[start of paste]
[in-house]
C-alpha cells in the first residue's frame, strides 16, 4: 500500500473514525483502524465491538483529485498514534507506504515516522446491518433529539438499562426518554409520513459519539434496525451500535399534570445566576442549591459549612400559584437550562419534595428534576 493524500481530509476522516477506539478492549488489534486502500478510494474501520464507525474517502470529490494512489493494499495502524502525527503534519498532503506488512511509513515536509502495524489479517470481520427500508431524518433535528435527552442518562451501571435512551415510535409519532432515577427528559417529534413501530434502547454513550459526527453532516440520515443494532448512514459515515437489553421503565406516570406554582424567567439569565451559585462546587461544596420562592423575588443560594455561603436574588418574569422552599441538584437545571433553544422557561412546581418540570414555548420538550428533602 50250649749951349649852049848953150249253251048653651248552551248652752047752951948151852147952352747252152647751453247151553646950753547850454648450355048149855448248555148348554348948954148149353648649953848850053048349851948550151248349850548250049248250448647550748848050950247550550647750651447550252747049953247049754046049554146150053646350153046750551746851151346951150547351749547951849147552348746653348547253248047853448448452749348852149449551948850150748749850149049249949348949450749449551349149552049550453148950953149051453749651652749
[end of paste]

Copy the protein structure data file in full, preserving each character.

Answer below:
[in-house]
C-alpha cells in the first residue's frame, strides 16, 4: 500500500473514525483502524465491538483529485498514534507506504515516522446491518433529539438499562426518554409520513459519539434496525451500535399534570445566576442549591459549612400559584437550562419534595428534576 493524500481530509476522516477506539478492549488489534486502500478510494474501520464507525474517502470529490494512489493494499495502524502525527503534519498532503506488512511509513515536509502495524489479517470481520427500508431524518433535528435527552442518562451501571435512551415510535409519532432515577427528559417529534413501530434502547454513550459526527453532516440520515443494532448512514459515515437489553421503565406516570406554582424567567439569565451559585462546587461544596420562592423575588443560594455561603436574588418574569422552599441538584437545571433553544422557561412546581418540570414555548420538550428533602 50250649749951349649852049848953150249253251048653651248552551248652752047752951948151852147952352747252152647751453247151553646950753547850454648450355048149855448248555148348554348948954148149353648649953848850053048349851948550151248349850548250049248250448647550748848050950247550550647750651447550252747049953247049754046049554146150053646350153046750551746851151346951150547351749547951849147552348746653348547253248047853448448452749348852149449551948850150748749850149049249949348949450749449551349149552049550453148950953149051453749651652749